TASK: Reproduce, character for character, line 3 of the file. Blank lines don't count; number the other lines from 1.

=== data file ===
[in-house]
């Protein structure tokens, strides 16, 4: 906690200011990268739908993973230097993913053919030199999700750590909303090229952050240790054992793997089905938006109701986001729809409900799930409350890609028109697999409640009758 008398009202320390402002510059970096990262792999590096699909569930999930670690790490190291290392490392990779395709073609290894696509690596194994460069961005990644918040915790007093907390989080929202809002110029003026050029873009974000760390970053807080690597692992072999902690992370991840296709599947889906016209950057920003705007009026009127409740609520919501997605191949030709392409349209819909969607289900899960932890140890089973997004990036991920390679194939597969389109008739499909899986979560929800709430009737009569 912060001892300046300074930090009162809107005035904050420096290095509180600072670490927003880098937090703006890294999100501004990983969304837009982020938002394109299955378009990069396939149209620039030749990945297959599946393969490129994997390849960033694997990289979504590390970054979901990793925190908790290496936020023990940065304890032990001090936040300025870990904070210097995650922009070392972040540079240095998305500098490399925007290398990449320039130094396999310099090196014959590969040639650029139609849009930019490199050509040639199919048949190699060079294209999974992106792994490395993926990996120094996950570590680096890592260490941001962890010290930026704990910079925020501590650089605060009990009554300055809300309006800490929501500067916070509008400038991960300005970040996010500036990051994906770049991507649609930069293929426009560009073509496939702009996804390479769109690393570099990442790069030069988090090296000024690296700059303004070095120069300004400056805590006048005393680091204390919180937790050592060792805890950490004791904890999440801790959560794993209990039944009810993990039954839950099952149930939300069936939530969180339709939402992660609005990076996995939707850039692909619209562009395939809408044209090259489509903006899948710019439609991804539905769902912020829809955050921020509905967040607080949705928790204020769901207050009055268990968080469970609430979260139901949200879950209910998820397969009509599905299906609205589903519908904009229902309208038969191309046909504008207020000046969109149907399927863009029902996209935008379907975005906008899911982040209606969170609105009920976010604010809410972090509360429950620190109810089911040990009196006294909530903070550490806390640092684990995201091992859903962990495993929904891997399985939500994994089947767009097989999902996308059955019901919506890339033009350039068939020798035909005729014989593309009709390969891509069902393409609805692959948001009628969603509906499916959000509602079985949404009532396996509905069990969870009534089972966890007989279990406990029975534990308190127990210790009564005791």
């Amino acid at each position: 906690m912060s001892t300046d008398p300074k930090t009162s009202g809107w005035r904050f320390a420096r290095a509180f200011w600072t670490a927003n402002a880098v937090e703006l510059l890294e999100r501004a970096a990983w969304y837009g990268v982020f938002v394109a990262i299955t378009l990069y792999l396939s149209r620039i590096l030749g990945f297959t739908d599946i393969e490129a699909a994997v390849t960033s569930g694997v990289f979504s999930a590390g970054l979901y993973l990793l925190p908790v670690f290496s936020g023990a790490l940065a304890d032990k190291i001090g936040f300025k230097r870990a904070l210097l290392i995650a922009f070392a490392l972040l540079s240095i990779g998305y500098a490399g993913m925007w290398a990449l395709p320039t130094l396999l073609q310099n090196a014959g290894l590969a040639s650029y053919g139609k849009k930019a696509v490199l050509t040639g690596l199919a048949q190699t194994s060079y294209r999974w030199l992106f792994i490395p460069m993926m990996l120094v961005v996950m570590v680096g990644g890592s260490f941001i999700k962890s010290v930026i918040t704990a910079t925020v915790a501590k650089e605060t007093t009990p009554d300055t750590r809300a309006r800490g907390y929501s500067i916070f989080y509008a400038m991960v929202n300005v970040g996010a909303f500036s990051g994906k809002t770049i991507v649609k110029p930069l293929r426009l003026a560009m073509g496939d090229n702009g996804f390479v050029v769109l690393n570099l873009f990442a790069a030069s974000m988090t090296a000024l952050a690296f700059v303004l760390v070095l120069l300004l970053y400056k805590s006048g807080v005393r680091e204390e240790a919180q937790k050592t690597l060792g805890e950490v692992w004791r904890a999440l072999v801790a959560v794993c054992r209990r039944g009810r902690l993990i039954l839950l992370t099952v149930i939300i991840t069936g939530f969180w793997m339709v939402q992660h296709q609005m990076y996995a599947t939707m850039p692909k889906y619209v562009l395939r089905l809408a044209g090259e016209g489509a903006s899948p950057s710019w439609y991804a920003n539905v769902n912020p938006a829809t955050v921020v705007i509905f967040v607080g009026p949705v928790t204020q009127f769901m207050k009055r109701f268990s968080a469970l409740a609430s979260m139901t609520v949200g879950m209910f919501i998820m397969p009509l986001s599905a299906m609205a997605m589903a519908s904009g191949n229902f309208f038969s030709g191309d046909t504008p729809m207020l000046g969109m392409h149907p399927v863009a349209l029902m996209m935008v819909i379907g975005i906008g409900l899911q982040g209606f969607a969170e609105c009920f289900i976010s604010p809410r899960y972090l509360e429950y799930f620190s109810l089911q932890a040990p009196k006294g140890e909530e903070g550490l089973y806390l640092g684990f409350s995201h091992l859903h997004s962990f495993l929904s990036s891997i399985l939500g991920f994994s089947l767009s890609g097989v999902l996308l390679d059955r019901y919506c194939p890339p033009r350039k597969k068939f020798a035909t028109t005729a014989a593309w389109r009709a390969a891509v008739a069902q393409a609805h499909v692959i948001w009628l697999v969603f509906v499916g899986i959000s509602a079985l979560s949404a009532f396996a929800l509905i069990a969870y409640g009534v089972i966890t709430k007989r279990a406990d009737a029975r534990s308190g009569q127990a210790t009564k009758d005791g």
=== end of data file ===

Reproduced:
């Amino acid at each position: 906690m912060s001892t300046d008398p300074k930090t009162s009202g809107w005035r904050f320390a420096r290095a509180f200011w600072t670490a927003n402002a880098v937090e703006l510059l890294e999100r501004a970096a990983w969304y837009g990268v982020f938002v394109a990262i299955t378009l990069y792999l396939s149209r620039i590096l030749g990945f297959t739908d599946i393969e490129a699909a994997v390849t960033s569930g694997v990289f979504s999930a590390g970054l979901y993973l990793l925190p908790v670690f290496s936020g023990a790490l940065a304890d032990k190291i001090g936040f300025k230097r870990a904070l210097l290392i995650a922009f070392a490392l972040l540079s240095i990779g998305y500098a490399g993913m925007w290398a990449l395709p320039t130094l396999l073609q310099n090196a014959g290894l590969a040639s650029y053919g139609k849009k930019a696509v490199l050509t040639g690596l199919a048949q190699t194994s060079y294209r999974w030199l992106f792994i490395p460069m993926m990996l120094v961005v996950m570590v680096g990644g890592s260490f941001i999700k962890s010290v930026i918040t704990a910079t925020v915790a501590k650089e605060t007093t009990p009554d300055t750590r809300a309006r800490g907390y929501s500067i916070f989080y509008a400038m991960v929202n300005v970040g996010a909303f500036s990051g994906k809002t770049i991507v649609k110029p930069l293929r426009l003026a560009m073509g496939d090229n702009g996804f390479v050029v769109l690393n570099l873009f990442a790069a030069s974000m988090t090296a000024l952050a690296f700059v303004l760390v070095l120069l300004l970053y400056k805590s006048g807080v005393r680091e204390e240790a919180q937790k050592t690597l060792g805890e950490v692992w004791r904890a999440l072999v801790a959560v794993c054992r209990r039944g009810r902690l993990i039954l839950l992370t099952v149930i939300i991840t069936g939530f969180w793997m339709v939402q992660h296709q609005m990076y996995a599947t939707m850039p692909k889906y619209v562009l395939r089905l809408a044209g090259e016209g489509a903006s899948p950057s710019w439609y991804a920003n539905v769902n912020p938006a829809t955050v921020v705007i509905f967040v607080g009026p949705v928790t204020q009127f769901m207050k009055r109701f268990s968080a469970l409740a609430s979260m139901t609520v949200g879950m209910f919501i998820m397969p009509l986001s599905a299906m609205a997605m589903a519908s904009g191949n229902f309208f038969s030709g191309d046909t504008p729809m207020l000046g969109m392409h149907p399927v863009a349209l029902m996209m935008v819909i379907g975005i906008g409900l899911q982040g209606f969607a969170e609105c009920f289900i976010s604010p809410r899960y972090l509360e429950y799930f620190s109810l089911q932890a040990p009196k006294g140890e909530e903070g550490l089973y806390l640092g684990f409350s995201h091992l859903h997004s962990f495993l929904s990036s891997i399985l939500g991920f994994s089947l767009s890609g097989v999902l996308l390679d059955r019901y919506c194939p890339p033009r350039k597969k068939f020798a035909t028109t005729a014989a593309w389109r009709a390969a891509v008739a069902q393409a609805h499909v692959i948001w009628l697999v969603f509906v499916g899986i959000s509602a079985l979560s949404a009532f396996a929800l509905i069990a969870y409640g009534v089972i966890t709430k007989r279990a406990d009737a029975r534990s308190g009569q127990a210790t009564k009758d005791g």